Chinese-Hungarian academic cooperation mustn't be politicized
Andrew Korybko
Students ride bikes in the main campus of Fudan University in Shanghai, China. /Getty

Students ride bikes in the main campus of Fudan University in Shanghai, China. /Getty

Editor's note: Andrew Korybko is a Moscow-based American political analyst. The article reflects the author's views and not necessarily those of CGTN.

The Hungarian opposition protested in the country's capital of Budapest on June 5 against their government's academic partnership with China's Fudan University. Prime Minister Viktor Orban has sought to expand Hungary's ties with China in recent years as part of his pro-sovereignty policies, which has seen the Central European country emerge as one of Beijing's top regional partners.

Their ties are mutually beneficial and also include construction of an international high-speed railway between Budapest and the Greek port of Pireaus in order to pioneer a brand-new north-south trade corridor in this oft-neglected part of Europe.

Nevertheless, there are some who strongly oppose the Chinese-Hungarian Comprehensive Strategic Partnership, believing that it reinforces Prime Minister Orban's so-called "illiberal democracy." The Hungarian leader hasn't shied away from criticizing Western liberalism in recent years, which has earned him the ire of many European elites. They dislike the fact that he's been so successful in preserving his country's sovereignty, something that goes against the trend of surrendering national rights to the transnational European Union (EU). In fact, the bloc is even investigating Budapest for breaking the rule of law over some of its policies.

None of this, however, has anything to do with China. To the contrary, Chinese-Hungarian cooperation unquestionably conforms with the rule of law, especially with respect to Fudan University's plans to open up a branch campus in the Hungarian capital. Criticizing China is unfortunately a popular way nowadays for certain political forces to generate international attention, which explains one of the reasons why the Hungarian opposition protested against their country's academic cooperation with it. They are also upset with some of the project's anticipated costs and the fact that the planned site was originally supposed to be a student dormitory.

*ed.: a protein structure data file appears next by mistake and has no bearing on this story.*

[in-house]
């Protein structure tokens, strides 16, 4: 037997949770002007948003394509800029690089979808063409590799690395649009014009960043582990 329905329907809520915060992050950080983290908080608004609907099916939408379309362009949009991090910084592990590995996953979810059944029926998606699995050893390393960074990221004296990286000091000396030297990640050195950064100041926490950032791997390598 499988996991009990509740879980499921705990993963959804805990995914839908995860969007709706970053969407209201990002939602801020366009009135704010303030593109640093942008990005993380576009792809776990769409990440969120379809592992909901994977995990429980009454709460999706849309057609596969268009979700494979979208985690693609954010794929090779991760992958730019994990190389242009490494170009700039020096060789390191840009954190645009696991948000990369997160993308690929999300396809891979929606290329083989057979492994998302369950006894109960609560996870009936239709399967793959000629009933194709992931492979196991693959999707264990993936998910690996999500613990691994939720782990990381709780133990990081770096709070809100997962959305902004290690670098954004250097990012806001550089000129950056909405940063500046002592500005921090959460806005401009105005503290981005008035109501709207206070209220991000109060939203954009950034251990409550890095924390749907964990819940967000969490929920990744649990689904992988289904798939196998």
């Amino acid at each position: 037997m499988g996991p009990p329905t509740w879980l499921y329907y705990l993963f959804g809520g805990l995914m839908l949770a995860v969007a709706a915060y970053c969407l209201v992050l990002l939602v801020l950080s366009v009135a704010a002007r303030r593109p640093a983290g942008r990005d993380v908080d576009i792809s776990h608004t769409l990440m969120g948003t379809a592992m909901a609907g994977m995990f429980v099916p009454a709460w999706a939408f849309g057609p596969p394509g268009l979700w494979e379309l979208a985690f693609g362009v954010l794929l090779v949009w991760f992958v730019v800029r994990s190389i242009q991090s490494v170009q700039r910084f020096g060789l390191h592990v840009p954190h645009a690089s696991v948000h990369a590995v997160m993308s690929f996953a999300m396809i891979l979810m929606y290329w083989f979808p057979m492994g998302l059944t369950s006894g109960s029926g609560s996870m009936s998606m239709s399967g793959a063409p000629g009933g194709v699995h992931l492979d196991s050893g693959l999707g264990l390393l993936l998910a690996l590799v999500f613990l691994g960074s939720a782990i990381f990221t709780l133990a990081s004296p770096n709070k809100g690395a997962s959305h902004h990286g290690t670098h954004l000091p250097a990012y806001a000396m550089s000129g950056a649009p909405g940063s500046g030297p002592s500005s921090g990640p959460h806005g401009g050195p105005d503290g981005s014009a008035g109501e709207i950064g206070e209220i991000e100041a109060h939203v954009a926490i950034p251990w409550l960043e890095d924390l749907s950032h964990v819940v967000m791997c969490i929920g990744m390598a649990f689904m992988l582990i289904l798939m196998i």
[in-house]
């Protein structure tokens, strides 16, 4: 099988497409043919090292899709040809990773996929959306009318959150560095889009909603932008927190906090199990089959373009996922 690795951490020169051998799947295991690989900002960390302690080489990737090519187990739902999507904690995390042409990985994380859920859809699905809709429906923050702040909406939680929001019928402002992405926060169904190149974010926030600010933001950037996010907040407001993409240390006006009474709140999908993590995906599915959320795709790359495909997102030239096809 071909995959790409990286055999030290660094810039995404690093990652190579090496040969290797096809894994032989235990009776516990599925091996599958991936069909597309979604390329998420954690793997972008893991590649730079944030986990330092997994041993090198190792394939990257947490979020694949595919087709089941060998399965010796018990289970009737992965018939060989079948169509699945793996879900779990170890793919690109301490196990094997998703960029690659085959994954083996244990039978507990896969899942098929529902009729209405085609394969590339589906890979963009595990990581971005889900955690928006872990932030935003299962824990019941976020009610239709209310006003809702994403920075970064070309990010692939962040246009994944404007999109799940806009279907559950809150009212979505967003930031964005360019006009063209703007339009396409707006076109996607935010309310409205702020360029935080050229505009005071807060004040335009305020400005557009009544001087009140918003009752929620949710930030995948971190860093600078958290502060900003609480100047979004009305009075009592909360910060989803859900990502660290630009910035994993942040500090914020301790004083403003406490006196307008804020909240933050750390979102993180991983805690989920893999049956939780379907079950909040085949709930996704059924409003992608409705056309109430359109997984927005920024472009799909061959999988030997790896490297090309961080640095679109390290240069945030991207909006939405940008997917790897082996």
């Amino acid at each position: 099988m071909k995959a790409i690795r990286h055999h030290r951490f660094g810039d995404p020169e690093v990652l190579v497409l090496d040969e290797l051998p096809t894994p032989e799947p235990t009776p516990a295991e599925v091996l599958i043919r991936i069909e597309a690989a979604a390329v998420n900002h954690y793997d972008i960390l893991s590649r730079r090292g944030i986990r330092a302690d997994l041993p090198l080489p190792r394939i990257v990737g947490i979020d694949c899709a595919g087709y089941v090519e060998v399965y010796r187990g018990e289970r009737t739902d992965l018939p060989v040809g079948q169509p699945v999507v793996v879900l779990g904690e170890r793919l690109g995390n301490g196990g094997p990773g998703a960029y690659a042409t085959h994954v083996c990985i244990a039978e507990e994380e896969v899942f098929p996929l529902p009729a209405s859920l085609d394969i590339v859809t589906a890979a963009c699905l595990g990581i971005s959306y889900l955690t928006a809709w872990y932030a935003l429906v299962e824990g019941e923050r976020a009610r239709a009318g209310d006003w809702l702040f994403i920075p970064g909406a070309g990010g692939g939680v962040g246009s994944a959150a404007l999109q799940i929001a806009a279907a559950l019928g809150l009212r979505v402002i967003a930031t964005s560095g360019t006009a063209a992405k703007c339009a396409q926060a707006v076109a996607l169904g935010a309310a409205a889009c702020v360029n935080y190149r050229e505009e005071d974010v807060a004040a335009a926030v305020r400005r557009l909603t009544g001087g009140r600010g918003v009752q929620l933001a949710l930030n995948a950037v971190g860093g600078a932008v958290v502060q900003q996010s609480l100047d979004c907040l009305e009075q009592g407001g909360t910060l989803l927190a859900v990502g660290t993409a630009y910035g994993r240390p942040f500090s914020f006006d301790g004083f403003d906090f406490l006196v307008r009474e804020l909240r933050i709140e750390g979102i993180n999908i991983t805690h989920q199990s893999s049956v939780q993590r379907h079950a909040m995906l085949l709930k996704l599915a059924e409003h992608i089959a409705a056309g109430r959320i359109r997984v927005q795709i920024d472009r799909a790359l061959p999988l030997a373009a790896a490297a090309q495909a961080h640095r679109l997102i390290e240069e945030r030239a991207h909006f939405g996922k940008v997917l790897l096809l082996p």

The capital's mayor recently got involved by renaming several city streets near the planned university. All the names are politically provocative. This was a very unprofessional move and speaks to his interest in meddling in his government's international relations. It also shows that Chinese-Hungarian academic cooperation has become totally politicized, which is a pity because it's apolitical in nature and focused on improving people-to-people ties.

News about Fudan's Budapest campus is seen on Fudan University's official website. /Screenshot via

News about Fudan's Budapest campus is seen on Fudan University's official website. /Screenshot via

Everyone should applaud academic cooperation between different countries, not condemn it. It's immoral to politicize the establishment of any university. Hungarian students are genuinely interested in learning more about China and being educated by some of the country's brightest minds. They shouldn't be deprived of that opportunity or be stigmatized because of it. Chinese-Hungarian relations are very close and the Central European country is one of the Beijing's top regional partners. This means that the planned university's alumni will likely have very promising futures upon graduation.

What's so disturbing about this artificially manufactured scandal is that it runs the risk of being exploited by the U.S. as part of its hybrid war on China. America might seek to export this model to other countries that plan to open up Chinese branch campuses too. The emerging pattern is simple: opposition forces (possibly at the very least encouraged by the U.S.) condemn such plans on the false basis that China's values are supposedly "incompatible" with their Western "democratic" ones, after which they organize protests to generate international attention in order to put further pressure upon their host government to reconsider its plans.

Everyone should realize that these schemes are counterproductive for the average person. All people deserve the opportunity to apply to prestigious foreign universities that plan to open up branch campuses in their country. Nobody should deny them that right or make them feel ashamed of wanting to do this. Hungary's visionary leader understands the importance of comprehensively expanding ties with China in order to enhance his country's geo-economic position in the emerging multipolar world order. Those that oppose Fudan University are simply trying to hold Hungary back from becoming the regional leader that it's destined to be.

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